Betting on a Good Business Decision: Louisville Water & Churchill Downs in 1874

Churchill Downs 1901As part of 502’sDay and the 150th Kentucky Derby, Churchill Downs is celebrating 150 years of Louisville businesses. That includes Louisville Water which began operations in October 1860. Our history with the legendary racetrack actually started in 1874, one year before the first Derby.

Believe it or not, there was a bit of a debate about whether Louisville Water should do business with Churchill Downs. In 1874, Louisville Jockey Club President Meriwether Lewis Clark, Jr., asked Louisville Water’s board for an extension of the water mains to the track which was in the process of being built. The board initially declined the request. This could have left the track and the Kentucky Derby dead in the water before the first horse even stepped foot on the grounds. Luckily, by the end of that year—perhaps due to outside pressure—Louisville Water reversed that decision, and the Jockey Club received a two-inch service line and meter.

A New York correspondent would later note “the excellent arrangements made for watering the track and grounds” that “will secure a never-failing supply of water.” Another feature was that all 20 white-washed stables were “equipped with hydrants from which water can be drawn the same as in the city.” The access to water in the stables was considered “perfect.”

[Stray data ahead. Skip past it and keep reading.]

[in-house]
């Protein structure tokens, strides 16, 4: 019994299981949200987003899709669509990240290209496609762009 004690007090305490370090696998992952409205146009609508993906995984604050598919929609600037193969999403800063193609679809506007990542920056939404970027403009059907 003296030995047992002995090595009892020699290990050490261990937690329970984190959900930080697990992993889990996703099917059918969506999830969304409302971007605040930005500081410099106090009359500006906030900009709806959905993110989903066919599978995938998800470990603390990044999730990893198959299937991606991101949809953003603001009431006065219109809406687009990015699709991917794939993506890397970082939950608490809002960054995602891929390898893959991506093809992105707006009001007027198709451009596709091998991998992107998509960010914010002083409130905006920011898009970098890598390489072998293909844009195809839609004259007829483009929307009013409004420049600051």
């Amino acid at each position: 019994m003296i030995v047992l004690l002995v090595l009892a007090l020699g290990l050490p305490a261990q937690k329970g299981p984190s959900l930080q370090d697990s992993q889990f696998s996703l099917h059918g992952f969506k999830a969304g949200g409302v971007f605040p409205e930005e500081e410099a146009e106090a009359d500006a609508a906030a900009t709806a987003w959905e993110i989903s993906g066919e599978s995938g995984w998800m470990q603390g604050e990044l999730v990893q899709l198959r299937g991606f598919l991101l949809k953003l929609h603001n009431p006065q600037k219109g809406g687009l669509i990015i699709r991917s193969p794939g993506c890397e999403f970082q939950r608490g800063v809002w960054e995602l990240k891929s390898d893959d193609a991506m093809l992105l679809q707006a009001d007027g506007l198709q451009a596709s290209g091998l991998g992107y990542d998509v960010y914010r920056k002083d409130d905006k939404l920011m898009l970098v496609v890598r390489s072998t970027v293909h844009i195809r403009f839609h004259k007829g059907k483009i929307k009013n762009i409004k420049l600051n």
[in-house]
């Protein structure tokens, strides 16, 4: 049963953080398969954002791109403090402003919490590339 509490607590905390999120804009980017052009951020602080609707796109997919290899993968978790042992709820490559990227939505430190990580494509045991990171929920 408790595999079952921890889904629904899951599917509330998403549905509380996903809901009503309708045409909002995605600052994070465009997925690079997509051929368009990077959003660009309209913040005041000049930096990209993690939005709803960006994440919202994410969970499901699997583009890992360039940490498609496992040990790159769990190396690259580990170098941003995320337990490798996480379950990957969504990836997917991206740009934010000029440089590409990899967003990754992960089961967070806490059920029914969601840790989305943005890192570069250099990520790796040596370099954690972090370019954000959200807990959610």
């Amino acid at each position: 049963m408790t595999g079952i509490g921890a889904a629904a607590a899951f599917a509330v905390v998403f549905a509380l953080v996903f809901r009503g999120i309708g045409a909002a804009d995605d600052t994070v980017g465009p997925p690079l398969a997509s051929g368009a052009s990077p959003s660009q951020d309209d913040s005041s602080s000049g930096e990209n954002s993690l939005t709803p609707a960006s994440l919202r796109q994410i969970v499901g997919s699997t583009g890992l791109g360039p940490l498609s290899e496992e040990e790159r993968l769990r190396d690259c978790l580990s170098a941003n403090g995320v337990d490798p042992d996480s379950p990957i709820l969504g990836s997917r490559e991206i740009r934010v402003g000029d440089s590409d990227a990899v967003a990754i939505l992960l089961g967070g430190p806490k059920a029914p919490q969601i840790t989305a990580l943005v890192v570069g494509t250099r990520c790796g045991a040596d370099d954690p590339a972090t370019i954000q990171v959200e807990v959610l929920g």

This means that Aristides, who won the first Kentucky Derby run in 1875, likely prepped for that historic race by drinking some refreshing water supplied by Louisville Water. We can’t say for sure whether that helped him win, but we can say that Louisville Water is the water of champions. Today, horses at Churchill drink an average of five to 10 gallons of Louisville Pure Tap® a day!

The importance of water extended beyond the track itself too. Sprinkling the dirt streets was another need of the day. A gravel drive with dirt roads on both sides connected the fashionable Third Street to the entrance gates. Sprinkler attachments were installed every thousand feet. It was expected that, during the race meets, the drive and the track would be watered every day.

Louisville Water’s connection to Churchill Downs doesn’t end there. America’s Best Racing shared in a recent article that Charles F. Grainger, who also served as Louisville Water’s president from 1910-1913, was one of the earliest members of the Kentucky Racing Commission and was part of a group who purchased the racetrack in the early 1900s to save it from a potential takeover. According to the website, Grainger and Matt Winn spearheaded a pari-mutuel wagering operation that helped save the Kentucky Derby in 1908 and ultimately grew the Derby’s presence nationally.

These days, Louisville Water’s role during the Kentucky Derby looks a little different and has grown exponentially. Read more about how our employees help get Churchill Downs ready to shine for the most exciting two minutes in sports!

Derby fact sheet